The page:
For Parents of Teenage Drug Addicts

Did you know that over 50% of high school students have reported trying drugs? According to a government study called ‘Monitoring the Future’, as many as 30% of teens have experimented with illicit drugs.

Drug abuse and addiction that starts in the teenage years can lead to lifelong abuse and addiction if the problem isn’t addressed early on.

Parents need to know what to look for and how to get help.

What You Need to Know About Teenage Drug Abuse:

There are a number of factors that can lead to a teenager trying and abusing drugs and alcohol. Some of these include:

  • Family History. If a parent or other close family member has a history of drug or alcohol abuse, it can mean that the teen is at a higher risk.
  • Relationships. If a teenager is close to family or friends who abuse drugs or alcohol, they are more susceptible to experimenting themselves.
  • Mental Health. When a child is diagnosed with a mental health or behavioral health condition early on (such as depression, anxiety or ADHD), often times they are medicated which can lead to prescription drug abuse or even “self-medication” with street drugs and/or alcohol.
  • Personal Development. Low self-esteem, poor social skills and other insecurities can also lead a teen to “self-medicate” with drugs or alcohol as a coping mechanism.  
  • Availability. Relationships with peers who abuse drugs or alcohol gives access to drugs and alcohol –teens are more likely to experiment with substances that are easy to get.

Negative Consequences of Teenage Drug and Alcohol Abuse:

Early abuse can lead to some serious consequences, here are a few:

  • Impaired Driving Capabilities. Teens that are impaired may make the decision to drive, which can lead to DUI or DWI, accidents or worse – putting others on the road at a serious risk.
  • Sexual Activity. Teenagers who abuse drugs or alcohol are much more likely to use poor judgment, particularly when it comes to sexual activities – leading to STD’s or pregnancy.
  • Poor Nutrition. Certain drugs suppress the appetite, others increase it – either way, your child isn’t getting the proper nutrition at this extremely crucial time in their developmental phases.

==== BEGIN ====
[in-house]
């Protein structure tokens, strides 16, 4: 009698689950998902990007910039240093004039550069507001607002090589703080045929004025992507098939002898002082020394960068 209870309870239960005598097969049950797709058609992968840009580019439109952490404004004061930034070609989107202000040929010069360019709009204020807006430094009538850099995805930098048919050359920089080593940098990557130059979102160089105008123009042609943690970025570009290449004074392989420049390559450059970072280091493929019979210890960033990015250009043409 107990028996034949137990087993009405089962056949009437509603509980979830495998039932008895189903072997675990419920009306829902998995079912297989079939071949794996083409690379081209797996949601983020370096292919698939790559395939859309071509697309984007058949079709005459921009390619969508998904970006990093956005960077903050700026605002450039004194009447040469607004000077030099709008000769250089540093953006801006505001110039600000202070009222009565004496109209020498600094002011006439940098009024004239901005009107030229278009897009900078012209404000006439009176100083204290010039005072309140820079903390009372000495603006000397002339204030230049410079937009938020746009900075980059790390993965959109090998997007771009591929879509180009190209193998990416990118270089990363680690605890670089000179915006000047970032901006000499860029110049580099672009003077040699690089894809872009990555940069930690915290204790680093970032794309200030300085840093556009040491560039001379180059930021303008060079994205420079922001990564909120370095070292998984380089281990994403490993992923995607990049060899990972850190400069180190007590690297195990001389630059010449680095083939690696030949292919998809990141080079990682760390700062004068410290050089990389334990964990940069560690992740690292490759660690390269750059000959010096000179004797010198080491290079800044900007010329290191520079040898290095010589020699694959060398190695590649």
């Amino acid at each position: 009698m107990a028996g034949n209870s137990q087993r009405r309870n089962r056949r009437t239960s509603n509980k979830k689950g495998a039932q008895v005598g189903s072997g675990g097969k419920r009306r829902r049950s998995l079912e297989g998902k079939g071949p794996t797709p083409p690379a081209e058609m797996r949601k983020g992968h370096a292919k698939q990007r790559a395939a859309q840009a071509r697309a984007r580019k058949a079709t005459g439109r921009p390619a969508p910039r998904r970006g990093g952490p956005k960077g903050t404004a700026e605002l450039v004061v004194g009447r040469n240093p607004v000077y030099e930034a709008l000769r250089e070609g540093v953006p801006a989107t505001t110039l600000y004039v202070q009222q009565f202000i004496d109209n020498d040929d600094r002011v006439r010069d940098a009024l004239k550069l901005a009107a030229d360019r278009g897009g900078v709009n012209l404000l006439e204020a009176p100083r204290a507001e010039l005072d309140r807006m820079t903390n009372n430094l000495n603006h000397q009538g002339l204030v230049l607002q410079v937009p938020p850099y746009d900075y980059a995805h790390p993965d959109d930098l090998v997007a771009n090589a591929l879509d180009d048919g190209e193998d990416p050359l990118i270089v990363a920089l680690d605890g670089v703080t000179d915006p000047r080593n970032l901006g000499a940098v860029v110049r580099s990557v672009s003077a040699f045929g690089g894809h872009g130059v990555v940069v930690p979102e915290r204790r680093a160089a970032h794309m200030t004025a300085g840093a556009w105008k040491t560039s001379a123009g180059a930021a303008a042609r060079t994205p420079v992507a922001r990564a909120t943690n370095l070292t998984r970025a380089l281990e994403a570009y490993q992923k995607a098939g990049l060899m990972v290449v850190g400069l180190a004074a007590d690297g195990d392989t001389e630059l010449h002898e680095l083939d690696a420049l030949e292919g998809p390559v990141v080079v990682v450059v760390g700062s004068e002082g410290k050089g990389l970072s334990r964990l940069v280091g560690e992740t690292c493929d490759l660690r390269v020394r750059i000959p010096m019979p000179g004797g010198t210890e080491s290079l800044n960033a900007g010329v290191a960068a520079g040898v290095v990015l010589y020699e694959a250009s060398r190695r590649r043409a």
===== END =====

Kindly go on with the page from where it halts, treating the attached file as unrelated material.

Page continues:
• Brain Damage. Drug and alcohol abuse can kill brain cells and cause concentration issues, create memory loss and impact your teen’s ability and motivation to learn.
  • Health Issues. Depending on the type of drug abused, your teen could have everything from liver damage to heart failure. Some drugs taken in high dosages, such as meth, can lead to psychotic behavior, seizures or even death.
  • Drug and Alcohol Addiction. Even if the teen doesn’t become dependent on drugs or alcohol, the early abuse dramatically increases their chances of becoming addicted later on.

Talking to Your Teenager About Drug and Alcohol Abuse:

It can be hard to find the right time to talk to your teen about drugs and alcohol. The time is now! Here are a few tips to help plan for talking to your teen:

  • Ask questions. Don’t assume, or act like you already have all of the information. If you are unassuming and approach your teen with an open mind you are much more likely to get an open discussion going. Instead of lecturing, ask your teen for their opinions and feelings on drugs, alcohol and the risks associated with them.
  • Discuss the risks and negative consequences. Try to avoid scare tactics and instead explain the risks and how they can directly impact your teen. Some may not realize that teen drug abuse comes with such big risks, and that even teenagers can become addicted to drugs.
  • Learn about their perspective. How do they view drug and alcohol use? The entertainment-world tends to glamorize drugs and alcohol, confusing your teen’s perspective. Try to understand how their opinions have been impacted by the media and help your teen understand the difference between Hollywood and reality.
  • Talk about peer pressure. With such a large amount of drug abuse in the teenage years, it’s highly-likely that if your teen hasn’t been offered drugs or alcohol already, they will be at some point in their teenage years. Discuss ways your teen can push back on peer pressure and what they can do and say if they find themselves in a situation where they have to say no.
  • Be honest about your own drug and alcohol use. Teens are old enough to hear the truth. If you do or have ever taken drugs or drank alcohol, be prepared to discuss this with your child. Your personal experiences and honesty will help your child relate to what you are saying and they are more apt to listen to you when you are open about your own struggles.

Parents often think that if they talk to their kids about drugs or alcohol it will put ideas in their heads. This isn’t the case. When a parent is honest about their concerns and keeps an open line of respectful communication, the teen is much more likely to come to them when there is a problem.

If your teen is already abusing drugs or alcohol, it might be time to consider getting them into treatment. Visit our Teen Rehab page to learn more about the treatment and programs offered for teens who abuse drugs or alcohol.

Comments are closed.